536. The Groote Eylandt Studies. A research report on Groote Eylandt prisoners by David Biles reached different conclusions, though from the same starting point. In Biles’ view:

Criminal justice services, in particular the use of imprisonment on the mainland, reinforces and rewards the criminal behaviour of some Groote Eylandters … [Flor many Groote Eylandters there is no perceived physical hardship or social stigma associated with being sent to prison in Darwin or elsewhere on the mainland. In fact, for many of them, all of the evidence suggests that going to prison’ may be an enjoyable experience! …The formal process of punishment for Groote Eylandt offenders is counter-productive in that it encourages further criminal behaviour. It is also very expensive.[263]

He therefore recommended ‘that consideration be given to the establishment of a prison for up to 25 prisoners on Groote Eylandt’.[264] Commenting on the Biles Report, Colin McDonald agreed that imprisonment on the mainland as well as being ineffective was no deterrent. But he did not consider that the answer was to build a prison:

This … will have implications for land rights, local social control, and for social harmony. While it might reduce costs to the governments, nothing Biles says convinces that it would help lower the unacceptably high imprisonment rate.[265]

The Biles approach was also roundly criticised by other commentators:

His [Biles] ‘let’s build another prison’ solution to the complex problems of Aboriginal dispossession, inequality, poor living conditions, lack of employment and access to income maintenance, the effect of alcohol, acculturation, the destruction of natural and spiritual resources, and the historical legacy in the form of the criminal law, police practices and imprisonment, would be laughable were it not so tragic in its consequences.[266]

The Biles Report and the comments it provoked led to the creation of the Groote Eylandt Aboriginal Task Force, consisting of 10 Aborigines appointed by the Commonwealth and Northern Territory Governments to look at the high rate of crime on Groote Eylandt. The Task Force Report rejected a number of conclusions in the Biles Report, as well as a number of aspects of the research supporting it. In particular the Task Force rejected the recommendation that a prison be built on Groote Eylandt:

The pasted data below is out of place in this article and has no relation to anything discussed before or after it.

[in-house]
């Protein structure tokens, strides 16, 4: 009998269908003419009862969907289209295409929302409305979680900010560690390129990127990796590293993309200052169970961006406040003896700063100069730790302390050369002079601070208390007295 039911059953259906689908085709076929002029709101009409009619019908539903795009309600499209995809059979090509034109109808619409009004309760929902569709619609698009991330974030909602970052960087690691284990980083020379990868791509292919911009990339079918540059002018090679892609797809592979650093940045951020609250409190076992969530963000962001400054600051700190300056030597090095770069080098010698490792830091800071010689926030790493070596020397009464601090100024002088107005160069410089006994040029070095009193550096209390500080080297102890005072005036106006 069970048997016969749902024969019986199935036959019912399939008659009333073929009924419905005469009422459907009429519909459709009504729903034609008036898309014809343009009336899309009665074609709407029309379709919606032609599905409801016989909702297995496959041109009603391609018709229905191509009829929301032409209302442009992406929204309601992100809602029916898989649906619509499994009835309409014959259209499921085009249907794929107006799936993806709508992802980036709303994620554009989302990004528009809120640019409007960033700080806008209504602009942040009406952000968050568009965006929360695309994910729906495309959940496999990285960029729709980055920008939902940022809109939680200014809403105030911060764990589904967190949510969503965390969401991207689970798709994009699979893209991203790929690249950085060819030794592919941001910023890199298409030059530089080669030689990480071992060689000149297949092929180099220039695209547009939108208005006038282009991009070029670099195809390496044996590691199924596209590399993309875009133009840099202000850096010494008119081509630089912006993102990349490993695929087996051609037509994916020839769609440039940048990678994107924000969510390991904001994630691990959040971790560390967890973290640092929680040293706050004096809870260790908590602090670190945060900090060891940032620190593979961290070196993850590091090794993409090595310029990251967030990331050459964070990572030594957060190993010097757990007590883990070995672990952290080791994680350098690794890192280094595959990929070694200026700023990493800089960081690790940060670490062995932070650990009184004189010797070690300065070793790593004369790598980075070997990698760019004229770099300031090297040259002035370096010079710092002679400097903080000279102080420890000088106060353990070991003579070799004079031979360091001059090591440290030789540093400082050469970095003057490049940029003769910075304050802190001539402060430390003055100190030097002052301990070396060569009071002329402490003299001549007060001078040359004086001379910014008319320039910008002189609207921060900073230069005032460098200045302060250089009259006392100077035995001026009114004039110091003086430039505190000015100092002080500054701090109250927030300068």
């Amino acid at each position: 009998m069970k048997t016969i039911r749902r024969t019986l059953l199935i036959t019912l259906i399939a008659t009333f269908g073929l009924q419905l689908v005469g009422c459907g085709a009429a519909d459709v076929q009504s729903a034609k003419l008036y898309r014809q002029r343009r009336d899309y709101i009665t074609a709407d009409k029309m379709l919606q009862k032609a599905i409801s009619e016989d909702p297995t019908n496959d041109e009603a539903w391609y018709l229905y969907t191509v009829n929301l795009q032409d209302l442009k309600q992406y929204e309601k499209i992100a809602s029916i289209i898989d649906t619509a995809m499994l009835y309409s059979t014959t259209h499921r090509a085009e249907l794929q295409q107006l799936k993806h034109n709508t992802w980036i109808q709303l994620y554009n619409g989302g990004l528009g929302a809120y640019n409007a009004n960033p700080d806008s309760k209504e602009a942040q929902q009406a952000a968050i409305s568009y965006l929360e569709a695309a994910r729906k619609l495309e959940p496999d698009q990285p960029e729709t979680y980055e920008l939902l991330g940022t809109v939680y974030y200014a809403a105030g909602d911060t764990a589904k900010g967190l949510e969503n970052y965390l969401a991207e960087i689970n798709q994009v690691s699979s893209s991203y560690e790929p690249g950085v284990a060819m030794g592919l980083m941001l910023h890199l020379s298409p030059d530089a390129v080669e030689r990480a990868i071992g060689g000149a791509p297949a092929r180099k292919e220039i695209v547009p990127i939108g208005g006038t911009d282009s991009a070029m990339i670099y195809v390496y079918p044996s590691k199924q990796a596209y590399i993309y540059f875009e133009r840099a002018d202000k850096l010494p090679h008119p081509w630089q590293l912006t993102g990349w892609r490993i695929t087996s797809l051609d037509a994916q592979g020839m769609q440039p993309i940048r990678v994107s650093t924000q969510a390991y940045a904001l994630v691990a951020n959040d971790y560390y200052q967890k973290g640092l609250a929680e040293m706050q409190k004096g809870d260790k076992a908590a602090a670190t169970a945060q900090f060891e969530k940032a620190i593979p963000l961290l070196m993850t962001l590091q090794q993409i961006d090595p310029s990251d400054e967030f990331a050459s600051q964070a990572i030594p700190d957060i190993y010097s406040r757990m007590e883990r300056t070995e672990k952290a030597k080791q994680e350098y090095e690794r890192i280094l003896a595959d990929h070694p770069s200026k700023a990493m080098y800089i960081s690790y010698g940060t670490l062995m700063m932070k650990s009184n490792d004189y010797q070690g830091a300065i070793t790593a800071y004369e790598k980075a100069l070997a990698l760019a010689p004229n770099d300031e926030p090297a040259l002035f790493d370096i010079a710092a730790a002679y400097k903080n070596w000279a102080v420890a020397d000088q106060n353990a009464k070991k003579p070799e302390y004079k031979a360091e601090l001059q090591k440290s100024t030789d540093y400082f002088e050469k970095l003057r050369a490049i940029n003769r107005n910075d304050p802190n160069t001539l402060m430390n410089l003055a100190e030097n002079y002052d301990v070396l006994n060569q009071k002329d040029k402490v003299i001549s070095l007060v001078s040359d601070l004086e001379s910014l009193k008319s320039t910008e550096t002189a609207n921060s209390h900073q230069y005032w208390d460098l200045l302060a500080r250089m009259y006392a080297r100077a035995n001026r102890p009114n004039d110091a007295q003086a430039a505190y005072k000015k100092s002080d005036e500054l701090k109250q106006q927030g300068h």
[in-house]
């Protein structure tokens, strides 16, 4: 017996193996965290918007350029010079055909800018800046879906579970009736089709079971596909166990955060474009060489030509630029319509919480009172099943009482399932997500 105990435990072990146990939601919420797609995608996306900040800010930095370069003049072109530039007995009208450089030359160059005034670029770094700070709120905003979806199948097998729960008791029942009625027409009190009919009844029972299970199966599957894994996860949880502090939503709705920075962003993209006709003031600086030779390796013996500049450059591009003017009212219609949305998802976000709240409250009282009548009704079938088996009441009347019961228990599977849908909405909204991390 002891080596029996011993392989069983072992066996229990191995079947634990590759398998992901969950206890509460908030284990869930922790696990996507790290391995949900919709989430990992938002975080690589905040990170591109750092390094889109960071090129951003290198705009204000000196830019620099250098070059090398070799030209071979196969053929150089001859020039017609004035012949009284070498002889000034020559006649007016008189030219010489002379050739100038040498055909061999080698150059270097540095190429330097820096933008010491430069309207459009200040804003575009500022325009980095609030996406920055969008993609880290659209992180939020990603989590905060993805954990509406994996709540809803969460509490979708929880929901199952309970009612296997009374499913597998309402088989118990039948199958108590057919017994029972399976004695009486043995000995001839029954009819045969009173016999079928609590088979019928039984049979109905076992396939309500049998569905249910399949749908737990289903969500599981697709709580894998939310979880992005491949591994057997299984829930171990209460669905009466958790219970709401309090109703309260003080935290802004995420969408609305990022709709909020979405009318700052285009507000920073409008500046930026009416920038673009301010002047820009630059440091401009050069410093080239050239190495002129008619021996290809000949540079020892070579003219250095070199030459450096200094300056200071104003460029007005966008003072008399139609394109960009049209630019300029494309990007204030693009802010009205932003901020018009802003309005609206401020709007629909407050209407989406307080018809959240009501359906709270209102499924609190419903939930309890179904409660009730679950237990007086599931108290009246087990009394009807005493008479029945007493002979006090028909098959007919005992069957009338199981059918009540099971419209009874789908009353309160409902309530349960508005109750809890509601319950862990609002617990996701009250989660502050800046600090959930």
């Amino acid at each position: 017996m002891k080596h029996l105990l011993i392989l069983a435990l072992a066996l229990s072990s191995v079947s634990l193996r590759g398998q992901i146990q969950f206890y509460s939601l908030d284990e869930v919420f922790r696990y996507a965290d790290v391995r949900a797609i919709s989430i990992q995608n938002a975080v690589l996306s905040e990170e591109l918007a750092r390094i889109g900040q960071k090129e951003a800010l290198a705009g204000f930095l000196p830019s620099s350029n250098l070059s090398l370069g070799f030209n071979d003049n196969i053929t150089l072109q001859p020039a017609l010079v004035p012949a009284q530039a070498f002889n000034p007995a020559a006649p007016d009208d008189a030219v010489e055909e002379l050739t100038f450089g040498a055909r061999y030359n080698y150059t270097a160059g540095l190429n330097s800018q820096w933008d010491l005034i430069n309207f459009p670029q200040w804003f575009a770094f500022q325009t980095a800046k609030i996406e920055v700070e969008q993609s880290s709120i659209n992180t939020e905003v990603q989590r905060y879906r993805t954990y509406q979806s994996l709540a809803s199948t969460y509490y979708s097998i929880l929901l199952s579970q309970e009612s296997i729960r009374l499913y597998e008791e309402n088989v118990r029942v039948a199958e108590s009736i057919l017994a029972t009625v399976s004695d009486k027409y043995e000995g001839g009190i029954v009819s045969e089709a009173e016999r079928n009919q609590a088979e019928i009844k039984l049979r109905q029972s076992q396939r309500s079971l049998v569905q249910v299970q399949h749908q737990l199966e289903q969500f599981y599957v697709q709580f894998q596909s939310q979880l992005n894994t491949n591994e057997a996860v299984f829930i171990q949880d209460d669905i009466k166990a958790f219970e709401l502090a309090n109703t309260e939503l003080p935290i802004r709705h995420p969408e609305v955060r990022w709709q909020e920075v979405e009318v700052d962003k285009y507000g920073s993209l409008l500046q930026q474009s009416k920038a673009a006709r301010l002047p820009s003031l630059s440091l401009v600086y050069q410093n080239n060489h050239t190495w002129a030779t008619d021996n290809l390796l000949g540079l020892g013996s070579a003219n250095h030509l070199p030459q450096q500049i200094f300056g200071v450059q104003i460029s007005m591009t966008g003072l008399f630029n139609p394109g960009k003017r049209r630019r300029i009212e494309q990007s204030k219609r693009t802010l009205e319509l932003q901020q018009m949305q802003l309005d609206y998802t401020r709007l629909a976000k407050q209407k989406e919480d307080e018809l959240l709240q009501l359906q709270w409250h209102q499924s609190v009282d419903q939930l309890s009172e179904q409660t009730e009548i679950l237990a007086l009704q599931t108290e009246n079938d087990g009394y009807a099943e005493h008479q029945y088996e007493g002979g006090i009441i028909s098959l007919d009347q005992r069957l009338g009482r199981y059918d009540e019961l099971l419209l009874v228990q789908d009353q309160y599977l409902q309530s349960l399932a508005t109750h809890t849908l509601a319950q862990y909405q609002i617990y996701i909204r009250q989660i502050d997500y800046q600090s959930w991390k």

the conclusion that criminality would decrease if a prison was built on Groote Eylandt is an unjustifiable denial of the importance of [general] social conditions as causes of criminal activity.[267]

In the Task Force’s view, a wide range of social factors lead to the high imprisonment rate of Groote Eylandt Aborigines, and their Report made many recommendations directed at social, educational and other issues, in an attempt to alleviate this.

537. The South Australian Aboriginal Customary Law Committee. As was pointed out in para 396, Aboriginal juveniles are disproportionately represented in criminal justice statistics. Indeed the statistics that are available indicate that Aboriginal juvenile offenders constitute a high percentage of all Aboriginal off enders. A study by the South Australian Aboriginal Customary Law Committee dealing with Aboriginal communities in the northwest and at Yalata in the west of the State showed that:

By far the greatest number of offences and certainly the source of greatest concern both to the Pitjantjatjara and their European supporters — or detractors — is a high incidence of child delinquency.[268]